McAdam: Red Sox bats have disappeared lately

McAdam: Red Sox bats have disappeared lately
July 25, 2013, 11:00 am
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At a time when the Red Sox are searching almost exclusively for pitching reinforcements - both in the rotation and in the bullpen -- another problem has popped up.
For the last two weeks, the team's offense has sputtered. After going 100 games without having an opposing starter throw a nine-inning complete game against them, it's happened twice to the Red Sox in the span of the last three nights.
On Monday, Matt Moore went the distance in a shutout. On Wednesday night, teammate David Price needed just 97 pitches to beat the Red Sox, allowing a single run over nine innings.
Boston's starter Felix Doubront pitched well, allowing three earned runs in 6 2/3 innings. (Doubront had mostly himself to blame for those three runs, as he made an errant pickoff throw and failed to pay attention to two baserunners who successfully pulled off a double steal).
But he got little support from his lineup. The only Red Sox run came in the seventh when Mike Napoli took advantage of one of Price's rare miscues and cranked it into the Monster Seats for his third homer in the last four games.
For the Sox, this was a disturbing pattern re-emerging. In 17 of the last 21 games, Red Sox starters have limited the opposition to three runs or fewer. But in those 17 games, the Sox are just 10-7.
Shorten the sample size and, over the last 11 of the games in which Red Sox starters have allowed three runs or fewer, they're just 5-6.
"From our end," said Shane Victorino, "our starters have done a great job. They've kept us in ballgames. They've given us opportunities. We just haven't been able to (win)."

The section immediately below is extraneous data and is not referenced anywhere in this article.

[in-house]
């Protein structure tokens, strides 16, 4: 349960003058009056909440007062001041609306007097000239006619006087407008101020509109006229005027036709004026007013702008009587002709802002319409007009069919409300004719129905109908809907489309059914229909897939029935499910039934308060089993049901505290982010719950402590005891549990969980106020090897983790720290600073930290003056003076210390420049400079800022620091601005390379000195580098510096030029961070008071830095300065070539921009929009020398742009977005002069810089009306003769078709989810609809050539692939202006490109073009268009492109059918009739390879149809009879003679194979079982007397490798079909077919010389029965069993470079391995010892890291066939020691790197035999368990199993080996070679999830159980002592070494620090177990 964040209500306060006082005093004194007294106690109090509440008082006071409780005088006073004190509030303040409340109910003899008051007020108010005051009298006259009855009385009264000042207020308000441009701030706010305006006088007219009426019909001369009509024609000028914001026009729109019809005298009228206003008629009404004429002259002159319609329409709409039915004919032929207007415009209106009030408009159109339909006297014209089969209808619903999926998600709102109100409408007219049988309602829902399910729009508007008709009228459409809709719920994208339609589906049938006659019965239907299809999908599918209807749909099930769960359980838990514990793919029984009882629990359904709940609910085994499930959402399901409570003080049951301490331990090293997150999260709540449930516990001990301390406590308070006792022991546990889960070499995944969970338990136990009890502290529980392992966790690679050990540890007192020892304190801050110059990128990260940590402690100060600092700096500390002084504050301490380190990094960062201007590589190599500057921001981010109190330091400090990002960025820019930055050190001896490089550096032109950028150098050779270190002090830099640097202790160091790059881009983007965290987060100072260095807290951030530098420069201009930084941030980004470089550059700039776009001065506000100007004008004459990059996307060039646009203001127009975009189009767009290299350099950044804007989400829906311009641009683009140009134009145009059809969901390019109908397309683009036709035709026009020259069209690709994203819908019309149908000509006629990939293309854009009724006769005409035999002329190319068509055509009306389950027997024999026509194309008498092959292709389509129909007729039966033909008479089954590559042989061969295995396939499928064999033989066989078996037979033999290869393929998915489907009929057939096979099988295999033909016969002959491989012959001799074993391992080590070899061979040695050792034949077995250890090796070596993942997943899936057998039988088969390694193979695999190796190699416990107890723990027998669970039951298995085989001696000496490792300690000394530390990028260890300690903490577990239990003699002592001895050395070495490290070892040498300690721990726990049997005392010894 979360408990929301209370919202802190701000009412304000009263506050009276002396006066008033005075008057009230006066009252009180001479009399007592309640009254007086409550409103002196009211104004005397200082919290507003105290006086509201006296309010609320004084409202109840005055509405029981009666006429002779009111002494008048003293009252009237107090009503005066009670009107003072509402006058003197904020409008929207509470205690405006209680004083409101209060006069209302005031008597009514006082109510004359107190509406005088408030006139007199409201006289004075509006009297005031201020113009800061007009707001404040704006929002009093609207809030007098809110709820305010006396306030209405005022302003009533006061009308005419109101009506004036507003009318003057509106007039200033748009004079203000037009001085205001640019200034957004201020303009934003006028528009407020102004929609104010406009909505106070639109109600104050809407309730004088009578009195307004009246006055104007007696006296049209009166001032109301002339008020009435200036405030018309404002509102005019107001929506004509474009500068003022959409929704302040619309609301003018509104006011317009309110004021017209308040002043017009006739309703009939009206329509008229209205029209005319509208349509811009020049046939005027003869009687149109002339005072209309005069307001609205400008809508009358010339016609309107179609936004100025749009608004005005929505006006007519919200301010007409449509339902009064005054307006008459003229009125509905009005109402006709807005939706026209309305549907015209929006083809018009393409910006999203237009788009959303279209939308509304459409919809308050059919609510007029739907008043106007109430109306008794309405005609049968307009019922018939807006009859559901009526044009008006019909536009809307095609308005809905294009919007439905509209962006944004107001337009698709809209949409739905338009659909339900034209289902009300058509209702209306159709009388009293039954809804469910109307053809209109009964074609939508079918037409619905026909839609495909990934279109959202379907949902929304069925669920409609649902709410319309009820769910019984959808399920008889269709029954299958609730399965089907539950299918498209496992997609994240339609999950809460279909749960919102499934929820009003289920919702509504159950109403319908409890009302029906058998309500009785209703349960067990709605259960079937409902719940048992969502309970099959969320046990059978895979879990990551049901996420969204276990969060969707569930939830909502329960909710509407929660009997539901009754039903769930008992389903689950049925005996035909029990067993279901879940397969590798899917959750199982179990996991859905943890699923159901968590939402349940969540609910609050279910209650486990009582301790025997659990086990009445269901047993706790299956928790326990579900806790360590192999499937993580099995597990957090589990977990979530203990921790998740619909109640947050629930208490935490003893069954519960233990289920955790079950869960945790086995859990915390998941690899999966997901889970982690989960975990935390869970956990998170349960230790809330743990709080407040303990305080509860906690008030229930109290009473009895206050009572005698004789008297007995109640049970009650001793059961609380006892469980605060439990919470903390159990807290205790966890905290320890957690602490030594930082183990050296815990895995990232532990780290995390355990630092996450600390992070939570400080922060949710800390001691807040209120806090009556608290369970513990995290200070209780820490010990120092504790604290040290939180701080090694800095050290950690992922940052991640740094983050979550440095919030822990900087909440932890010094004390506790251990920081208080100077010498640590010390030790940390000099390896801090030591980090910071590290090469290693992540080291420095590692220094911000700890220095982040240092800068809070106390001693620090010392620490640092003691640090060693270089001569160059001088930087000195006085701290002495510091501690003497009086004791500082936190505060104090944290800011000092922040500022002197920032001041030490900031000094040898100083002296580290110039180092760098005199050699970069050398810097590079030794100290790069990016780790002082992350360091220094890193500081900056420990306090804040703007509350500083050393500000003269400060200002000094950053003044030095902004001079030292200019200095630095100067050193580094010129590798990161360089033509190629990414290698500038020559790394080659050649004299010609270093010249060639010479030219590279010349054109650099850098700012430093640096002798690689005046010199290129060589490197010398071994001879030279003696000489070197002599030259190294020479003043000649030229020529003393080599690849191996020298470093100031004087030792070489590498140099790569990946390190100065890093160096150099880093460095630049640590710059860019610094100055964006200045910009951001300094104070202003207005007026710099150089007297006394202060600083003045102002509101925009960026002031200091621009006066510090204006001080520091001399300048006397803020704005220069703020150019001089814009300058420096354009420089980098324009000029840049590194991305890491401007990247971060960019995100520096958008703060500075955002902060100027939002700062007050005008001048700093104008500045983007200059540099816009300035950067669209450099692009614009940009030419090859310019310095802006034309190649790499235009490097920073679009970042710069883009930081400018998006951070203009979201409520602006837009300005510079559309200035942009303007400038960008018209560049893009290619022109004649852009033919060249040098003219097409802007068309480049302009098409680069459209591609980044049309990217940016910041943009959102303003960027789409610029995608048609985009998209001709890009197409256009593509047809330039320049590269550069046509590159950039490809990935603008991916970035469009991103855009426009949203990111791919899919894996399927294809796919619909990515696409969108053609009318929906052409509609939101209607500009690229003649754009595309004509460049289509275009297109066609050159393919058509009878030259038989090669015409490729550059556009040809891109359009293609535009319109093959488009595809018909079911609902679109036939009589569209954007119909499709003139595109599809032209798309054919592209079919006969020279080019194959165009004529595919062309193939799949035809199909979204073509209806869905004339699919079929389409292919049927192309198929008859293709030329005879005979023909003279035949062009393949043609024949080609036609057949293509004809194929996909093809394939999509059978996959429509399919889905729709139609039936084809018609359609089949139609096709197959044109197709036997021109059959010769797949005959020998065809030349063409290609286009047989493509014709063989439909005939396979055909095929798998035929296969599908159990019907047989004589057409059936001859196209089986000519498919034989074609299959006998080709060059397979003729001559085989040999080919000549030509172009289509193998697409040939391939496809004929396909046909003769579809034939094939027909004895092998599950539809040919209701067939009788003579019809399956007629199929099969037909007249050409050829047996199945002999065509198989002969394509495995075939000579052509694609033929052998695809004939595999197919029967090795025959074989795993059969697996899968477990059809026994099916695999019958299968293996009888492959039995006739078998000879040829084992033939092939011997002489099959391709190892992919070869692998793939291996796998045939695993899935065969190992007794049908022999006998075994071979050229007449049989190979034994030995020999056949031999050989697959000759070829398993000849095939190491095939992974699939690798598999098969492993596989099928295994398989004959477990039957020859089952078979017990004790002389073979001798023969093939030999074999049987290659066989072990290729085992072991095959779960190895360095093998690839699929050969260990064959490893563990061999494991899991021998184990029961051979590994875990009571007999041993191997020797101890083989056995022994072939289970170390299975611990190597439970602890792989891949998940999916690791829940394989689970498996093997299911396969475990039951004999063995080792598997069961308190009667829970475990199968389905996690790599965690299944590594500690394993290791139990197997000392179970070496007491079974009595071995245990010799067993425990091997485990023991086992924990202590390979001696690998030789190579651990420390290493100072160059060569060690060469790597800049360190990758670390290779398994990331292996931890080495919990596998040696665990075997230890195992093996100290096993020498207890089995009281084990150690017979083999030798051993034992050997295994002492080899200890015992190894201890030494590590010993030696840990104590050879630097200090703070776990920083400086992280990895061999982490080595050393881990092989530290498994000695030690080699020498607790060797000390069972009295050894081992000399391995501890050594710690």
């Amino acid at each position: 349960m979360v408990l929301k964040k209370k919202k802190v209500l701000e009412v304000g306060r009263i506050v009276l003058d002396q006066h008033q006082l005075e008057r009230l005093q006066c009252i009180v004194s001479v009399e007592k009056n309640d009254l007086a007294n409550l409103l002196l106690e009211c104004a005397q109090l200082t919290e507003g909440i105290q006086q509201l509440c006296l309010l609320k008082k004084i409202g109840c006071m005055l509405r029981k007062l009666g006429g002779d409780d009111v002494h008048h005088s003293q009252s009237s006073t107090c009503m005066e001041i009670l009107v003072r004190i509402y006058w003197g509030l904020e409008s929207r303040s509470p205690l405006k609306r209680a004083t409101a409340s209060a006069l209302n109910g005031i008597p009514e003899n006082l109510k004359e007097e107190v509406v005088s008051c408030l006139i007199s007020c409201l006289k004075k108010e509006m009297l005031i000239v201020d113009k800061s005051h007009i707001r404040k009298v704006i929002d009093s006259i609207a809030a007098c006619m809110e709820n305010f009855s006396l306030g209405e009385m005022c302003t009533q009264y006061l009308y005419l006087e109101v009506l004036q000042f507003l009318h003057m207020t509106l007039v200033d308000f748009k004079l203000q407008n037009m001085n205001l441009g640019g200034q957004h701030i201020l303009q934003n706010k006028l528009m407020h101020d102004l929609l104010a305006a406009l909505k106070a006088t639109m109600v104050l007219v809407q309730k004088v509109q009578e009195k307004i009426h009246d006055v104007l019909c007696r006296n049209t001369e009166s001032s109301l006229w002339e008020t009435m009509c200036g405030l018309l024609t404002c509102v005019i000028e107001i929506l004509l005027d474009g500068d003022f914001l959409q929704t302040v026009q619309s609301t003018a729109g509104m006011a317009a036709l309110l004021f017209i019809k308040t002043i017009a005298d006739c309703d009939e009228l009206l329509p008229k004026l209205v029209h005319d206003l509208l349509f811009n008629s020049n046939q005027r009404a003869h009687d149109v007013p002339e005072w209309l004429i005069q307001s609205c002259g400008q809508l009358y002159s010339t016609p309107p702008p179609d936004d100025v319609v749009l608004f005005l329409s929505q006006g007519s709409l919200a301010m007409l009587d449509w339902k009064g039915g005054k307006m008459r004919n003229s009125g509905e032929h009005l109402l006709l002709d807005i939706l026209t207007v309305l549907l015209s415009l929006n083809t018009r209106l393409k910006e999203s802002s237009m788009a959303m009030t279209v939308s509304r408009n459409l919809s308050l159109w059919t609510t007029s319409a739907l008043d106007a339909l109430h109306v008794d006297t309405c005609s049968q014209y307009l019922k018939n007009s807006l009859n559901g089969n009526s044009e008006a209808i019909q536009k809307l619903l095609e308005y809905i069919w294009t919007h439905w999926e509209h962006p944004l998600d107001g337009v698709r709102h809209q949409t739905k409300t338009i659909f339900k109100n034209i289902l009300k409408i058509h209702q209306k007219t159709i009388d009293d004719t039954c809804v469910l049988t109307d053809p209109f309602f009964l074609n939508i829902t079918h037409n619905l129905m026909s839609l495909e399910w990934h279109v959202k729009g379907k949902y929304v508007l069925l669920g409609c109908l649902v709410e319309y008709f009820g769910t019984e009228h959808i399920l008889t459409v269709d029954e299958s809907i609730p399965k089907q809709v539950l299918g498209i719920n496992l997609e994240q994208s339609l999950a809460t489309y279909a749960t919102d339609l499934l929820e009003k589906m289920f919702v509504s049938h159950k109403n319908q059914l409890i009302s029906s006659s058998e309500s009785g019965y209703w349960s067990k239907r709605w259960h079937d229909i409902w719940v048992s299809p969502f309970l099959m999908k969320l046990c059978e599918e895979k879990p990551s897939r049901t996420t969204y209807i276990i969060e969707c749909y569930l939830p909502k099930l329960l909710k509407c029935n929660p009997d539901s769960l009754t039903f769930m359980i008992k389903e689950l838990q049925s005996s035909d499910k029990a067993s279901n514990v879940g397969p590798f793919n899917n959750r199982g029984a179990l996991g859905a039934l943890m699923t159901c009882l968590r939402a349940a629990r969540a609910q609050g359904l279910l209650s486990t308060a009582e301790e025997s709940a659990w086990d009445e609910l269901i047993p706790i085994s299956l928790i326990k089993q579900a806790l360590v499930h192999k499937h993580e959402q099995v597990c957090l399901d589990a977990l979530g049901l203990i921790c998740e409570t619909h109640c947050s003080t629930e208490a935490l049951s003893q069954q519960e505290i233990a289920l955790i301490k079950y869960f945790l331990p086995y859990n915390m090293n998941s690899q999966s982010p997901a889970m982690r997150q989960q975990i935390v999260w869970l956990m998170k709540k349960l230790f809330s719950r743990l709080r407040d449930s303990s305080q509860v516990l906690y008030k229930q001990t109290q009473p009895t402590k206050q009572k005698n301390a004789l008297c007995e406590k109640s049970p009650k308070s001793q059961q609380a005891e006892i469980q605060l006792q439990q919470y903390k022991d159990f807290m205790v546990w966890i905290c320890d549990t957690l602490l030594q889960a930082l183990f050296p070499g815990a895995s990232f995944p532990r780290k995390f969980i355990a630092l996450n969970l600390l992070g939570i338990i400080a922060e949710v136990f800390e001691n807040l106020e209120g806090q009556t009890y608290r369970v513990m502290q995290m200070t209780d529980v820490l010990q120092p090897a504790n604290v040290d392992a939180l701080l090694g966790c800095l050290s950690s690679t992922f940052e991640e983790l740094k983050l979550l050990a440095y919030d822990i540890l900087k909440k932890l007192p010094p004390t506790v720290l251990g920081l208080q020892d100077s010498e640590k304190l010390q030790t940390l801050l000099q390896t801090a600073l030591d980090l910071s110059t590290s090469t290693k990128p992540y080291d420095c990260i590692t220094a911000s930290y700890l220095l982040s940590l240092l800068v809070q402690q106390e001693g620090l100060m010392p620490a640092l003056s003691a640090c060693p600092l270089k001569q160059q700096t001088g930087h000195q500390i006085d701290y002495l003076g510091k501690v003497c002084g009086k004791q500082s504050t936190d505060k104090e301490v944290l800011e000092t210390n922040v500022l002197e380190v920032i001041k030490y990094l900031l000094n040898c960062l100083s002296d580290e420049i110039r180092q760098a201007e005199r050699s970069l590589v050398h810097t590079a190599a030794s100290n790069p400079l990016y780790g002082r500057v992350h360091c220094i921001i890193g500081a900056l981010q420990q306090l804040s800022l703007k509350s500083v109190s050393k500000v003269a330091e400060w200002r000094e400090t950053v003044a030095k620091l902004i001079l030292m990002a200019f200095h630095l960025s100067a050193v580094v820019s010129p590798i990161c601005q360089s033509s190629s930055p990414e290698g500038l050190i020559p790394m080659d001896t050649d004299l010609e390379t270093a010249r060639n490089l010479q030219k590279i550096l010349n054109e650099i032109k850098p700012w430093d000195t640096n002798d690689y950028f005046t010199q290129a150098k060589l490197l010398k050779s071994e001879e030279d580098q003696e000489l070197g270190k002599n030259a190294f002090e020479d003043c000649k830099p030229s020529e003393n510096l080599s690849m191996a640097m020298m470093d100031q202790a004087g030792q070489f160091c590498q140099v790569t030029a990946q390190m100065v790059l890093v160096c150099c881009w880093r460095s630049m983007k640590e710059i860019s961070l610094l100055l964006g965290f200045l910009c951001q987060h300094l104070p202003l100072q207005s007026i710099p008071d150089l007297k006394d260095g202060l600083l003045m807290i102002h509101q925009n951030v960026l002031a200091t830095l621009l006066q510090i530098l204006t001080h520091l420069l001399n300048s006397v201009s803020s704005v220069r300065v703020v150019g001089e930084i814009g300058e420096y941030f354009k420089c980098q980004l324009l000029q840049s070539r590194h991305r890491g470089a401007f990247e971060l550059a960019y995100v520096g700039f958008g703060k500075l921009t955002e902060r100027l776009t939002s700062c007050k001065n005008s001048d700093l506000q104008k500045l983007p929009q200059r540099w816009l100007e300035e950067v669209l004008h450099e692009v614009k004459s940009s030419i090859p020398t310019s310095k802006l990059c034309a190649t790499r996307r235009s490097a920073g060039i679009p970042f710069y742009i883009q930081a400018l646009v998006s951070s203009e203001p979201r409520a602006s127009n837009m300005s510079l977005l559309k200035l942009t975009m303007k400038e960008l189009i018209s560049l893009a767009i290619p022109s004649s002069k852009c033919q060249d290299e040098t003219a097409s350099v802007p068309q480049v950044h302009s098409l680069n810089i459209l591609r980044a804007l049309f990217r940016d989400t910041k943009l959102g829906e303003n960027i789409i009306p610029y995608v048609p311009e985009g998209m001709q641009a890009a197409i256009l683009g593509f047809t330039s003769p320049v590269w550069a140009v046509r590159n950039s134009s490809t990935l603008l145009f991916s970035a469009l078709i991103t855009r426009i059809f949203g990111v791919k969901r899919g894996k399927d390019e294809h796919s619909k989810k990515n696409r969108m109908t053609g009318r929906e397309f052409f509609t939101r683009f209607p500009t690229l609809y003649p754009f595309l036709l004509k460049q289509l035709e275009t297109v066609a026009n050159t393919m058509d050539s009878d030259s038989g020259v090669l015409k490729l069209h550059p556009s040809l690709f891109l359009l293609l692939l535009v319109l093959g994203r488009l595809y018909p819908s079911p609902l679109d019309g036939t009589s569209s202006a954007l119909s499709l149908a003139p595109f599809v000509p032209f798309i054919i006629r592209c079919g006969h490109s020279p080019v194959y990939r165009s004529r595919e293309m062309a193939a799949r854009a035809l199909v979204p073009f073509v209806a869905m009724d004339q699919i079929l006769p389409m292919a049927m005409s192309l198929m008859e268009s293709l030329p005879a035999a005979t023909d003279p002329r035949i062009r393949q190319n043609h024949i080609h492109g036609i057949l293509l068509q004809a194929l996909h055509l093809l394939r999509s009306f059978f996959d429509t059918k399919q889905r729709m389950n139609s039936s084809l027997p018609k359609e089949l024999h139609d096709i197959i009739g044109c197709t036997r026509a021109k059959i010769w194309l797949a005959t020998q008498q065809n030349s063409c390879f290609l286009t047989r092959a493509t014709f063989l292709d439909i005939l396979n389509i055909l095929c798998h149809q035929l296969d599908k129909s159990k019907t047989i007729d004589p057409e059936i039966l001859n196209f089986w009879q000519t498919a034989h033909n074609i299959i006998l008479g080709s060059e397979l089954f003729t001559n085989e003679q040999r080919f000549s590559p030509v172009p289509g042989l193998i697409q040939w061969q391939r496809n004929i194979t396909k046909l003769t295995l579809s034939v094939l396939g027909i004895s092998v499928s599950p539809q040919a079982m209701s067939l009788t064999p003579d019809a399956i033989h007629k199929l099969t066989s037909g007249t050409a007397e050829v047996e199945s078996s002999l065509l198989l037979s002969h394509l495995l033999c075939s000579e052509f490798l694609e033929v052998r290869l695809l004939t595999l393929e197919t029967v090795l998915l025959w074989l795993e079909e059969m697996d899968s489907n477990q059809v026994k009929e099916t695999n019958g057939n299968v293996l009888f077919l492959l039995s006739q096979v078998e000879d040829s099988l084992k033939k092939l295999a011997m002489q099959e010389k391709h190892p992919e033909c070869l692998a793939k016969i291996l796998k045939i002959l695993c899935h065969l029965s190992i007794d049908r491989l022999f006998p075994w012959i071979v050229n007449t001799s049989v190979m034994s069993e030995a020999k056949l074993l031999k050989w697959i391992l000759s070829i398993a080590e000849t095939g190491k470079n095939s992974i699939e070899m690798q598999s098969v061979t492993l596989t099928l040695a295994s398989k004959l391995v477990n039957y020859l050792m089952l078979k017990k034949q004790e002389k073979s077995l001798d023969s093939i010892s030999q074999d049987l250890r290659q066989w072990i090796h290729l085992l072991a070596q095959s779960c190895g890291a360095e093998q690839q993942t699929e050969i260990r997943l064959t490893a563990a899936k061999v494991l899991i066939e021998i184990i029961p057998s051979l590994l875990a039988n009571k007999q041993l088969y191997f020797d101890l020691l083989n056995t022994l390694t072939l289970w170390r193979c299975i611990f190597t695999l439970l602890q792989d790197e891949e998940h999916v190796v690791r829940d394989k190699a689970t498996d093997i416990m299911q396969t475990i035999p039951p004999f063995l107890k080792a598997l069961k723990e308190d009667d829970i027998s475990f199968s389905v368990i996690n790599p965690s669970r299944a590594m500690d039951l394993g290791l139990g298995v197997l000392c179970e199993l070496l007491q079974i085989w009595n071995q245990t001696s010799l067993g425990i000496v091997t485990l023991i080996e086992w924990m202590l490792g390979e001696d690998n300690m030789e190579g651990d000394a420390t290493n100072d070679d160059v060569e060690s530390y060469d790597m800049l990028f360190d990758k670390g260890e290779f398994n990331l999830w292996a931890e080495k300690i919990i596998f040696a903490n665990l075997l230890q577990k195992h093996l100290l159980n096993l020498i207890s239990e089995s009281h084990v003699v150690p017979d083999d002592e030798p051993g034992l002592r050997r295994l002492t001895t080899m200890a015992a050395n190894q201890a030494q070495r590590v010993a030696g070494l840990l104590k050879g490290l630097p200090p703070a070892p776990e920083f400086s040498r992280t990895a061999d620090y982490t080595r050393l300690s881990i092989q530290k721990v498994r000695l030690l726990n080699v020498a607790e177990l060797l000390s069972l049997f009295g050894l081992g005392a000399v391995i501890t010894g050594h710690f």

Teams can't afford to waste quality starts from their rotation. And yet, that's exactly what the Red Sox have been doing for the past few weeks, with Wednesday night being the most recent example...
And a costly loss it was, allowing the Rays to gain no worse than a split in the series while moving back to within a half-game of the Red Sox in the American League standings, with a chance to overtake them for first place with a win tonight.
Consider, too:
* In the last eight games, the Red Sox have scored two runs or fewer in five games.
* In the last nine games, the same team that leads the American League in runs scored has scored more than four runs in a game just twice.
Some of this offensive skid, of course, can be attributed to the strong pitching the Red Sox have run up against.
David Price's complete game Wednesday was third in his last four starts. Moore, his teammate, is one of the game's top lefties.
"Unfortunately," said Victorino, "the last two times we've faced these lefties, we haven't given our pitchers much run support. But that's part of the game."
Last Saturday, the Red Sox were handcuffed by Hiroki Kuroda, who entered the game with third-lowest ERA of any American League starter.
In Oakland, in the final series of the first half, the Red Sox managed just six runs in 29 innings. Perhaps that shouldn't have come as a big surprise, since the A's have the second-lowest ERA of any rotation in the league at 3.78.
"We've run up against some very good pitchers," said John Farrell. "Considering the two lefties in this series, Kuroda in the previous series, we've gotten the best this division offers and they've thrown the ball extremely well. The biggest thing is that they pitched ahead in the count, particularly when those three starters have been on the mound."
The Red Sox lineup is currently filled with slumping players.
Jose Iglesias is 3-for-21 since the All-Star break. Dustin Pedroia is just 2-for-23. Jarrod Saltalamacchia is 3-for-18. Stephen Drew is 1-for-12.
It's hard to put together any big innings when almost half of your lineup is hitting well under .200 in the first week of the second half.
More ominously, the Red Sox aren't grinding through at-bats the way they have most of the year. Price needed just over 10 pitches per inning on Wednesday, and Moore was nearly as efficient Monday night.
"Good pitching beats good hitting, right?" Victorino chided to a reporter, reverting to a baseball truism Wednesday night.
But right now, while the Red Sox search to add arms, their own good pitching is going to waste because of poor hitting.